Early in Pandemic, HIV Testing Dropped Sharply, but Quickly Rebounded
A recent CDC report concludes that disruptions to HIV testing due to the COVID-19 pandemic compromised America’s ability to prevent the disease.
The massive disruptions to HIV testing during the COVID-19 pandemic compromised the nation’s ability to prevent the disease and highlighted the need for long-term planning and innovative diagnostic solutions before the next public health emergency strikes. That is the conclusion of a new report published by the US Centers for Disease Control and Prevention (CDC) on December 1, 2022.1 Here is a quick briefing on the CDC analysis and its potential implications for future laboratory testing.
The Diagnostic Challenge
In February 2019, the Trump administration announced the launch of the federal Ending the HIV Epidemic in the U.S. (EHE) initiative, with the goal of reducing new HIV infections by 90 percent by 2030. The EHE calls for the increased use of three key methods for diagnosing, preventing, and treating HIV:2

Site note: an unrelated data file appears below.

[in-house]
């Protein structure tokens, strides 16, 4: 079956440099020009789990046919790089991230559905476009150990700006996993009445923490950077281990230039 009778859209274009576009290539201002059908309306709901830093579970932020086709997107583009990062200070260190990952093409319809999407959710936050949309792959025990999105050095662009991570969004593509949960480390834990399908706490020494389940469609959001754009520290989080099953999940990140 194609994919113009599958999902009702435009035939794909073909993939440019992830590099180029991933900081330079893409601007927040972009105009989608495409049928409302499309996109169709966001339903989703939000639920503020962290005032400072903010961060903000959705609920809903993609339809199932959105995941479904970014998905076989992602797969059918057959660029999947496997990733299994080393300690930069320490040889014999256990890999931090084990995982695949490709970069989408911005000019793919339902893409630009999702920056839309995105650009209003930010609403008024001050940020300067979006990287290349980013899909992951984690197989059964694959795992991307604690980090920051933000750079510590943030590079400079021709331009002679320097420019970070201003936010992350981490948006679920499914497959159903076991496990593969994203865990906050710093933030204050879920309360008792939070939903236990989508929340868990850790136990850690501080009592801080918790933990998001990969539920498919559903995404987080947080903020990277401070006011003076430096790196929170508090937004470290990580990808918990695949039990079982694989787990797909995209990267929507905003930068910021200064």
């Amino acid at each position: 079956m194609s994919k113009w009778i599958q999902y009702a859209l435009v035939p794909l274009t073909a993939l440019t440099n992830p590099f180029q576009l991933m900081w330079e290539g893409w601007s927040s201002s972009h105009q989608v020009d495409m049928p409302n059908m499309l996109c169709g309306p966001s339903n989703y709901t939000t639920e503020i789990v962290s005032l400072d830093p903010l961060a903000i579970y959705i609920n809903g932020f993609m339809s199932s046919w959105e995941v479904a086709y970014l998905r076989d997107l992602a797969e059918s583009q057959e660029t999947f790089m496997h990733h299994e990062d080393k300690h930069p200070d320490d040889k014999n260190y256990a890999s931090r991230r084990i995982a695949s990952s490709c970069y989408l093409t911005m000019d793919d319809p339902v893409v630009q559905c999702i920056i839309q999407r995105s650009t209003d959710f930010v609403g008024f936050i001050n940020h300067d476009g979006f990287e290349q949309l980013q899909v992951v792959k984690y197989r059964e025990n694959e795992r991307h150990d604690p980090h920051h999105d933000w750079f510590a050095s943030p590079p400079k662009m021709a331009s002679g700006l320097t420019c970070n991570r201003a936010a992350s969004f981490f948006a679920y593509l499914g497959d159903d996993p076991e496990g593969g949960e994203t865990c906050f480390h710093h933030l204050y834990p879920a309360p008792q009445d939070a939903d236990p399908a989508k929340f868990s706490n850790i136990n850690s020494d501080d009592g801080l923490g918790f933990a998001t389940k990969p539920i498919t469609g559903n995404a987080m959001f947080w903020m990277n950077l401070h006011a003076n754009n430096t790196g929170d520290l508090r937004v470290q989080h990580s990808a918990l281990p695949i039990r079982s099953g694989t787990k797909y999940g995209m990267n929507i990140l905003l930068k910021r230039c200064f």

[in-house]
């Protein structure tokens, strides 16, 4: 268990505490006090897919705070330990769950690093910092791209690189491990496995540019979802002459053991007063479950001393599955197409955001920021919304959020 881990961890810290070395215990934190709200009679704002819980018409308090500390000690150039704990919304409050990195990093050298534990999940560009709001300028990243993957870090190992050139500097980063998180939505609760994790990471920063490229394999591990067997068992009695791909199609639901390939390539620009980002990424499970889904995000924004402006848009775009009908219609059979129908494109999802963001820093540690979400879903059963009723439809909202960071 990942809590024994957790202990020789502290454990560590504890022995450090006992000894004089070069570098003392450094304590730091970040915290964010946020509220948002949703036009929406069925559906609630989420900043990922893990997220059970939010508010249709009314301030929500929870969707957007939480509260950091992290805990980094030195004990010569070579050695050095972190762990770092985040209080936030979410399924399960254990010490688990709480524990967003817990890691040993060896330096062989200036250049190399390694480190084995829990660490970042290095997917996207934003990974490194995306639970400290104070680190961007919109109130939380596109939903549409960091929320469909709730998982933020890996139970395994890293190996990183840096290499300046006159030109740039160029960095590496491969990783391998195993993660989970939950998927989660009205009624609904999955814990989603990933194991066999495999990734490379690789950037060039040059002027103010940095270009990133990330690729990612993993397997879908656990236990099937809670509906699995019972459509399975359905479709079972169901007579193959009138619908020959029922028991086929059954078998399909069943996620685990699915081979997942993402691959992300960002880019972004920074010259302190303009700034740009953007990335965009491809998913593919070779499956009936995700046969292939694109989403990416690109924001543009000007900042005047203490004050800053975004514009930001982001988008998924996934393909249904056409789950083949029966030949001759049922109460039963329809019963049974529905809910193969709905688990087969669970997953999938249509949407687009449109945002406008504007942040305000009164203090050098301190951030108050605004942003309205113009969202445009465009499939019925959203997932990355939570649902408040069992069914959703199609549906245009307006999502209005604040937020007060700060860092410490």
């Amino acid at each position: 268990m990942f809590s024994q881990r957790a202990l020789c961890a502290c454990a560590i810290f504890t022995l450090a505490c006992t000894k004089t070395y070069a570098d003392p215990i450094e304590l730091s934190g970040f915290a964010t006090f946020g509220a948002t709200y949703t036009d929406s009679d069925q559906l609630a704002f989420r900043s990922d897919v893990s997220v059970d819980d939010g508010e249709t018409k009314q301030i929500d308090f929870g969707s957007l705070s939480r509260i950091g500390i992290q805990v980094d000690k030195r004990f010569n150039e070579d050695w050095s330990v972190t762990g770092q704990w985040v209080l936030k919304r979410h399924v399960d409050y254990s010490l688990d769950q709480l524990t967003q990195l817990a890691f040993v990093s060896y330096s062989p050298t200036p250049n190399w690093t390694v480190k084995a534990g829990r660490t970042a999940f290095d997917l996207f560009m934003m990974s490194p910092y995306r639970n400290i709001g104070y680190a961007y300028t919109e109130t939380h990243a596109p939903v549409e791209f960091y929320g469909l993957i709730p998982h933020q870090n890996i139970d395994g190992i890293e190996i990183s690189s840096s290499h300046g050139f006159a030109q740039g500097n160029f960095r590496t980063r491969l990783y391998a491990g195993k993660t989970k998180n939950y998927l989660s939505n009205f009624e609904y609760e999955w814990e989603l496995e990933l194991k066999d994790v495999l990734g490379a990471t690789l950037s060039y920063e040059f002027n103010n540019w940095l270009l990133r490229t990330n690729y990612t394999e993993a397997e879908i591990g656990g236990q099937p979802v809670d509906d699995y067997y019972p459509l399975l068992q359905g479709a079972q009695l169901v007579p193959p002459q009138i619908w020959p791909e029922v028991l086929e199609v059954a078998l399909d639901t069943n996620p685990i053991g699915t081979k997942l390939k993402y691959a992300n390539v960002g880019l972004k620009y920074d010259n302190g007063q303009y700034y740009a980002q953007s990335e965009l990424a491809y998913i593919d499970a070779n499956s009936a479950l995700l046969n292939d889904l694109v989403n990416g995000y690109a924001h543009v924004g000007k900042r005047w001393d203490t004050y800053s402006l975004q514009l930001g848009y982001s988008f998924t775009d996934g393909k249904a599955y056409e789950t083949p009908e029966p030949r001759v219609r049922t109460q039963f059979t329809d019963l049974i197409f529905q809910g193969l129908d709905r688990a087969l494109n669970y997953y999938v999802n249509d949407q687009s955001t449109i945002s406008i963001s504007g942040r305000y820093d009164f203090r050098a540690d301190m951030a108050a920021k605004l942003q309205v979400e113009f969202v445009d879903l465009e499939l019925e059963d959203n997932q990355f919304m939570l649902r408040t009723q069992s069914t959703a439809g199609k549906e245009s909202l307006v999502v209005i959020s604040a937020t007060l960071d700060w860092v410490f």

- HIV laboratory testing;
- Pre-exposure prophylaxis (PrEP); and
- Antiretroviral therapy (ART).
The EHE was widely embraced as a positive step forward. What nobody foresaw at the time was how the COVID-19 public health emergency that was declared one year later in March 2020 would throw the EHE strategy into disarray. Lockdown orders kept people from leaving their homes. Nonessential businesses, including most nonemergency healthcare venues, closed down. Employees got laid off, often resulting in the loss of their employer-provided health insurance coverage.
The consequence was a decline in utilization of HIV diagnostic and prevention services early in the pandemic. However, the CDC notes in its report, “the full impact of the pandemic on use of HIV prevention and care services and HIV outcomes is not known.”
The CDC HIV Testing Report